In March 2004, Iran's first vice president, Reza Aref, visited Pakistan. His talks centered on further strengthening the existing cooperation between the two countries. The following agreements were signed during Aref's visit: a preferential trade agreement; an MoU between the export promotion bureaus of the two countries; an MoU to establish a joint investment company; an instrument of ratification of the agreement for avoidance of double taxation; and a customs cooperation agreement.

Economic relations

The most important issue in Iranian-Pakistani economic relations is the low level of economic exchange; both countries need to encourage and increase relations in this sphere. Trade between Pakistan and Iran during 2005 was barely more than half a billion US dollars. Still, this must be considered an improvement over the previous years: trade between the two countries declined in 2001-02 from $394 million to $166 million. Pakistan lost Iranian markets for transport equipment and leather because of reports of delays in shipments of the poor quality of products.

A report prepared by the Federation of Pakistan Chambers of Commerce and Industry stated that the erection of unnecessary trade barriers caused a reduction in Pakistan's exports to Iran in 2002. Iran canceled an order for Pakistani wheat because of its poor quality. The main reason for the trade deficit between the two countries lay in the differential between Pakistan's exports to Iran and its importation of crude petroleum and furnace oil from Iran at a cost of $141 million (in 2002). In late 2002, Pakistan began to import Iranian electricity for Balochistan province.

On a more positive note, the recent economic reforms in Iran have improved the climate for foreign investment, including by Pakistani companies. Also, Iran has been encouraging the private sector to do business with the neighboring countries. In this regard, the Mutual Economic Cooperation Commission has prepared the ground for economic ties between Iran and Pakistan. The 13th session of this commission, held in December 2002 in Islamabad, completed its work with a note of success, pushing for the enhancement of opportunities for the private sectors of both countries to increase their exchanges.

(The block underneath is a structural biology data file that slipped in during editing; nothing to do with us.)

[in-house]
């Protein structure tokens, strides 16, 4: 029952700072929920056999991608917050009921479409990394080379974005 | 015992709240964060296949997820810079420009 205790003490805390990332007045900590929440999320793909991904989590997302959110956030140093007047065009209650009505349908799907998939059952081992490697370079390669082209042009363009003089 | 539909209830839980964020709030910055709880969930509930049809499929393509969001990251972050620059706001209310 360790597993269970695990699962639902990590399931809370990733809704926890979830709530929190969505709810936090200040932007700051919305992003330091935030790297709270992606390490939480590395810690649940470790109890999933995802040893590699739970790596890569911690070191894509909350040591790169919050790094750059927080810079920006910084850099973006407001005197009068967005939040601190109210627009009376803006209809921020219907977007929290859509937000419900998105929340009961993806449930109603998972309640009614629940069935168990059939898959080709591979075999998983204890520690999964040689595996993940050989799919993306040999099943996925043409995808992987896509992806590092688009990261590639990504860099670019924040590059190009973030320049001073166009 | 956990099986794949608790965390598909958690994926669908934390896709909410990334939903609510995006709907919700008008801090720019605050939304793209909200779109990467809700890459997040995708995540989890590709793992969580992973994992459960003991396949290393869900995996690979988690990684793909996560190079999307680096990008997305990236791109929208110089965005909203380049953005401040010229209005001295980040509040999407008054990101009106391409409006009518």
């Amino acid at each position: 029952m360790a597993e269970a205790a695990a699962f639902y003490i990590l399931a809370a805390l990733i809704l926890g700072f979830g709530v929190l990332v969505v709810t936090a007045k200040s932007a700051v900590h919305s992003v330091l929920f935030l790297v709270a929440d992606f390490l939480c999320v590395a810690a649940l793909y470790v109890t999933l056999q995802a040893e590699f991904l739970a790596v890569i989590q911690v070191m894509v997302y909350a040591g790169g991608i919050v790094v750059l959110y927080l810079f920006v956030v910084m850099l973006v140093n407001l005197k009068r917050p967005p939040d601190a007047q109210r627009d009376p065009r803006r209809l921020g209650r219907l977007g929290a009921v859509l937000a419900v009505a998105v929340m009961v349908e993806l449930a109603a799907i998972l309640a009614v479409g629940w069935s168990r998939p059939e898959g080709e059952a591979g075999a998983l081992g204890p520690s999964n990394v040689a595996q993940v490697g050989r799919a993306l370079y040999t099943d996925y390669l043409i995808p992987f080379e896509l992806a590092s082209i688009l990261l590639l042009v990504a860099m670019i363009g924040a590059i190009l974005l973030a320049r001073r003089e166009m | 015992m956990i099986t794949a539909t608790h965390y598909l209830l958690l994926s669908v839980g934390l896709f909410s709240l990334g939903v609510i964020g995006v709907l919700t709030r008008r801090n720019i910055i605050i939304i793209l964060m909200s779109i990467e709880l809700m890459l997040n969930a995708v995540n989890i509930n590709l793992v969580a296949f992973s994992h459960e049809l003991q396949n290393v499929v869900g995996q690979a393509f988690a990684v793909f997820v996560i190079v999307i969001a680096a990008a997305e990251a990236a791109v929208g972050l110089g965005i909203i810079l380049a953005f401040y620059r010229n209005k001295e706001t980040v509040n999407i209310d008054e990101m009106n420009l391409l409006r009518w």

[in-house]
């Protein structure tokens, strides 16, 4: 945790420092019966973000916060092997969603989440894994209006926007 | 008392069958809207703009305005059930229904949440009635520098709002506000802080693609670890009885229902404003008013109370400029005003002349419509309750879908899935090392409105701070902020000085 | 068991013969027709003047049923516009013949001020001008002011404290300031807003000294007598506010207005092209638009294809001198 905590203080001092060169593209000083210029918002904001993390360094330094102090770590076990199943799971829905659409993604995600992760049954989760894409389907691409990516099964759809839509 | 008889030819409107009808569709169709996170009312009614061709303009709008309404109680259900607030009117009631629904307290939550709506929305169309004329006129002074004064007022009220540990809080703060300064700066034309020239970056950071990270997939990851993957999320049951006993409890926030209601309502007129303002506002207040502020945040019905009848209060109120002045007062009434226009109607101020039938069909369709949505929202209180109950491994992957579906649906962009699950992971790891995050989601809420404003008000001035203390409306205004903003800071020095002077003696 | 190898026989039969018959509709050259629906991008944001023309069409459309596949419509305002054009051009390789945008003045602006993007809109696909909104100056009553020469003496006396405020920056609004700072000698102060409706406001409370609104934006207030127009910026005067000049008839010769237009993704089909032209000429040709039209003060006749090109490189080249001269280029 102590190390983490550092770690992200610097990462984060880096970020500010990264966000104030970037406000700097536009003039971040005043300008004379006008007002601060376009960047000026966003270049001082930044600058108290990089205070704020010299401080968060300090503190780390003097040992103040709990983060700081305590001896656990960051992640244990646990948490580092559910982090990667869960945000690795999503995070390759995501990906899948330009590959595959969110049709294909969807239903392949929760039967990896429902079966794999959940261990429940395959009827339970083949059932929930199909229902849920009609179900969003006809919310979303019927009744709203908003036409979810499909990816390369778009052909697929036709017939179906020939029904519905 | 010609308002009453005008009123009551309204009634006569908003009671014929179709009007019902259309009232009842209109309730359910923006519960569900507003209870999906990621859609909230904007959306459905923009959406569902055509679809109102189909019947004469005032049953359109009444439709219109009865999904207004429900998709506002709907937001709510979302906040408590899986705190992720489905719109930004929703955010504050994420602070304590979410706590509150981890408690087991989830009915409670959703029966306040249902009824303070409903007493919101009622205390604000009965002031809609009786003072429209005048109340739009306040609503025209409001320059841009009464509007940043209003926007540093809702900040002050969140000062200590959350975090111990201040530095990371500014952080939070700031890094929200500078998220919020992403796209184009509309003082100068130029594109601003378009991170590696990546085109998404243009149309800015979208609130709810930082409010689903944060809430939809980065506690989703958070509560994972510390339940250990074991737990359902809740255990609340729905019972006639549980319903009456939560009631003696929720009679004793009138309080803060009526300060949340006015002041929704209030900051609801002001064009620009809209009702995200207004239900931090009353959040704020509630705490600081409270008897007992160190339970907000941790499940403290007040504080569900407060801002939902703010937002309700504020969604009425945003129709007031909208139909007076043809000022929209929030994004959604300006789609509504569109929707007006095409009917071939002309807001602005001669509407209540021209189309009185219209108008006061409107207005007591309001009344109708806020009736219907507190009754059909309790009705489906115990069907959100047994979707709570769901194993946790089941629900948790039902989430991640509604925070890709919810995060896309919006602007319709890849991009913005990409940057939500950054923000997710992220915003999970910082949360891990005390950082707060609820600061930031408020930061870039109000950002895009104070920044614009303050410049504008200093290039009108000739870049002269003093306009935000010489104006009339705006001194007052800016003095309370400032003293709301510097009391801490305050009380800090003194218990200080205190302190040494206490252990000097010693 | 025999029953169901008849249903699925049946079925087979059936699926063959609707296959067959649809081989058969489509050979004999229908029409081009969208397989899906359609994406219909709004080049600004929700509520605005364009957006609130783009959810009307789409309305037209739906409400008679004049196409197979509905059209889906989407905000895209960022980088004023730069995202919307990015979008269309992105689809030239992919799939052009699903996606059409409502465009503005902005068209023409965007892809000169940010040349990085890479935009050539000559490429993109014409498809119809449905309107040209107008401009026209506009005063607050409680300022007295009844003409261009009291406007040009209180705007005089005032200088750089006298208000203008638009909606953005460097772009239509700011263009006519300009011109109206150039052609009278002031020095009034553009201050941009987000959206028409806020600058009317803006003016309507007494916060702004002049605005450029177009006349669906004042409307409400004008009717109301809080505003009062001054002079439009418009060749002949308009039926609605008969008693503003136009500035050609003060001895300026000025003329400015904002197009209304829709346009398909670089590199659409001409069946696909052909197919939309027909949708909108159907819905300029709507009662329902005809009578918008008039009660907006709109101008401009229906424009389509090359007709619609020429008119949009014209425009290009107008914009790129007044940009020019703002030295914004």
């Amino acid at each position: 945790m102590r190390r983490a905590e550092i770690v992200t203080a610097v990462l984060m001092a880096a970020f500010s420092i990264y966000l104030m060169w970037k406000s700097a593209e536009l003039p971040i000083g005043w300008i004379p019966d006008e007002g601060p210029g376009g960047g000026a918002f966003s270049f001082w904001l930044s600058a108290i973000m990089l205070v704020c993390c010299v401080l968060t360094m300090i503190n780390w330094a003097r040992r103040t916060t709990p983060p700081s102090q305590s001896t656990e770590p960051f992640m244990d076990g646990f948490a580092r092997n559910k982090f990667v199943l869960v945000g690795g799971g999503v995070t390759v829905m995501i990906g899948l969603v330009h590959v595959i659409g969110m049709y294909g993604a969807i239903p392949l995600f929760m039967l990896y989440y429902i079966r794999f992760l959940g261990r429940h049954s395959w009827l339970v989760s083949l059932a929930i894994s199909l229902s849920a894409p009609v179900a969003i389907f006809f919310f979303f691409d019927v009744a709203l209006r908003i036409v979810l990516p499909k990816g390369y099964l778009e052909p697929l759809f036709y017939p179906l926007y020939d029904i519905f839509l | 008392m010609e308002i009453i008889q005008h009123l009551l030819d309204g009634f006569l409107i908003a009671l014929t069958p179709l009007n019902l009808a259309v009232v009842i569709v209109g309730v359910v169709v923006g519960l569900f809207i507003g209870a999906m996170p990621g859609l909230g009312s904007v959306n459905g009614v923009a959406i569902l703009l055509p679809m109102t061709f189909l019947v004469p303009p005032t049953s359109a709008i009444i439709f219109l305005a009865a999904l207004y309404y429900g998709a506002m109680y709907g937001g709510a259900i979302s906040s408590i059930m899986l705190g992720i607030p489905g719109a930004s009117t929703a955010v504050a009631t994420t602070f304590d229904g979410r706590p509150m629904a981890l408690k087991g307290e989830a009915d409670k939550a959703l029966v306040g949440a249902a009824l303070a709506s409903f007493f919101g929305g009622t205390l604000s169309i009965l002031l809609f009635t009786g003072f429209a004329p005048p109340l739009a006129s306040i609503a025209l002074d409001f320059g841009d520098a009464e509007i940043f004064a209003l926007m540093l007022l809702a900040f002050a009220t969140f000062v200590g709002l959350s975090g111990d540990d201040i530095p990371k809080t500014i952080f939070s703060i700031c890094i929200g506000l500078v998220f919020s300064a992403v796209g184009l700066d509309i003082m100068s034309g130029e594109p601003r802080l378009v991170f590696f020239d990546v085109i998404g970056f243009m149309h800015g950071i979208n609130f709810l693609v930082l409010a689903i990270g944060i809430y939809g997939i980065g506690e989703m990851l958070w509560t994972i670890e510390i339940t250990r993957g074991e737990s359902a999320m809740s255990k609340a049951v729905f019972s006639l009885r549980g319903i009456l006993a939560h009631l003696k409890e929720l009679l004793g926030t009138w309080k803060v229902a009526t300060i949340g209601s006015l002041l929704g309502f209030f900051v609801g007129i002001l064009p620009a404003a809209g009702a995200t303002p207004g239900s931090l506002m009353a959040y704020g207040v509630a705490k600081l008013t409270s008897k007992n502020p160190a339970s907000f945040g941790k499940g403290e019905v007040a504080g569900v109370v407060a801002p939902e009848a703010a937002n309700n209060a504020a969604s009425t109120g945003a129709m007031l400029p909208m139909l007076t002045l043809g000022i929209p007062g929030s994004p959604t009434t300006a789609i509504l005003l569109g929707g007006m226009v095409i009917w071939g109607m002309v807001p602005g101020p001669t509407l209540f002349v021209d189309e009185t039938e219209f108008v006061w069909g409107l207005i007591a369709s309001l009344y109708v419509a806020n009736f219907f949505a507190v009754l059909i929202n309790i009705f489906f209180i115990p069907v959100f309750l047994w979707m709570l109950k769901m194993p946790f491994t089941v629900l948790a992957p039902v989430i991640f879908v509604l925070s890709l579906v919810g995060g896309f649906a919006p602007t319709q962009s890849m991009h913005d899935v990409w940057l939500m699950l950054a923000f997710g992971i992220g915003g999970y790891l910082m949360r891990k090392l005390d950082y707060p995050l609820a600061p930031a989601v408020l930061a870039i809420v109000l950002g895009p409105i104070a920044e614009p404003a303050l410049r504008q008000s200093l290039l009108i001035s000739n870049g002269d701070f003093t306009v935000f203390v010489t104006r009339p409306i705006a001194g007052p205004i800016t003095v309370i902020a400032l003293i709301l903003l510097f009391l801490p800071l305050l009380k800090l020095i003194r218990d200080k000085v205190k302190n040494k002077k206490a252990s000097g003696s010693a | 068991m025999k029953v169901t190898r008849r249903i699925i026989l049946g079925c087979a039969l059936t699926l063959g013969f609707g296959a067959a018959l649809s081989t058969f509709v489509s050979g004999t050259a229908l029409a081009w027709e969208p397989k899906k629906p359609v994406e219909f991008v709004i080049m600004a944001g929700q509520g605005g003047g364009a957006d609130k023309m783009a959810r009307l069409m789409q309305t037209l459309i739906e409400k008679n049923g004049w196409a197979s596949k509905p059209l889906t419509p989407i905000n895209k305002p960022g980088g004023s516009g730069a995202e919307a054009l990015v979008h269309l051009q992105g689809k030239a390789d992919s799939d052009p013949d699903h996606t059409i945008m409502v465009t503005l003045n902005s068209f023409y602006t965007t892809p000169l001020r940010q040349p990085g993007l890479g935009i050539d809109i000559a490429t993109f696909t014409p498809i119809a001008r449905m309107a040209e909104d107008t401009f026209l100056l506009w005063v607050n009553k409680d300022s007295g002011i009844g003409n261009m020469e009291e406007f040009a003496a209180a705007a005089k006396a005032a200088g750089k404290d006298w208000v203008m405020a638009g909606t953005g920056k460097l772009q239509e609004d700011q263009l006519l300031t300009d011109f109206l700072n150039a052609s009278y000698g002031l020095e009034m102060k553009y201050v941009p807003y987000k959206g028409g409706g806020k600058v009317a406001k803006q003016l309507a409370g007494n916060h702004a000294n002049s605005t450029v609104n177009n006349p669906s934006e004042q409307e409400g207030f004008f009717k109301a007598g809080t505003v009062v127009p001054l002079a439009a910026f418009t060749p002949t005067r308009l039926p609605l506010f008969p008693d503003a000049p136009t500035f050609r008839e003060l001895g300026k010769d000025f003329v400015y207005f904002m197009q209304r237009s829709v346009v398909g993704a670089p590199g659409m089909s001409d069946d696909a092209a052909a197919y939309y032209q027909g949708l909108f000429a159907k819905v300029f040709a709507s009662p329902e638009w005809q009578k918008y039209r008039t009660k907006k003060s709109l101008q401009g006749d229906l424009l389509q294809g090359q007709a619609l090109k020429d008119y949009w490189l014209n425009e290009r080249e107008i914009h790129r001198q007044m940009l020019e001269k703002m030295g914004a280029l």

During 2003-04, the volume of bilateral trade was about $376 million. Trade and economic cooperation was discussed in detail at the 14th session of the Joint Economic Commission held in Islamabad in March 2004. The whole range of economic activity between the two countries was reviewed and ways and means to enhance cooperation were discussed.

The second issue that affects Iranian-Pakistani economic relations is the problem of petroleum smuggling between the two countries. The problem has increased in recent years, fueled by the differential in oil prices across the common border. While several rounds of negotiations have taken place between Iranian and Pakistani officials, they have yet to yield results.

Without doubt, boosting security is important for encouraging commercial relations and preventing cross-border smuggling, notwithstanding the alarming news of kidnapping of more than a dozen Iranian guards at the Iran-Pakistan border this month.

In spite of the above-mentioned problems, there are hopeful signs that the economic and other ties between Iran and Pakistan will improve, particularly if the much-talked-about "peace pipeline" between Iran and India transiting through Pakistan turns into reality; the estimated profit for Pakistan is one-half billion dollars annually. This aside, the two countries are now laying the emphasis on the establishment of a fiber-link network and improved communications and transport links, including the railway systems.

Impact of regional issues

While Iran and Pakistan are neighbors, their regional outlooks are somewhat different as a result of the different type and nature of national security challenges and threats facing each country.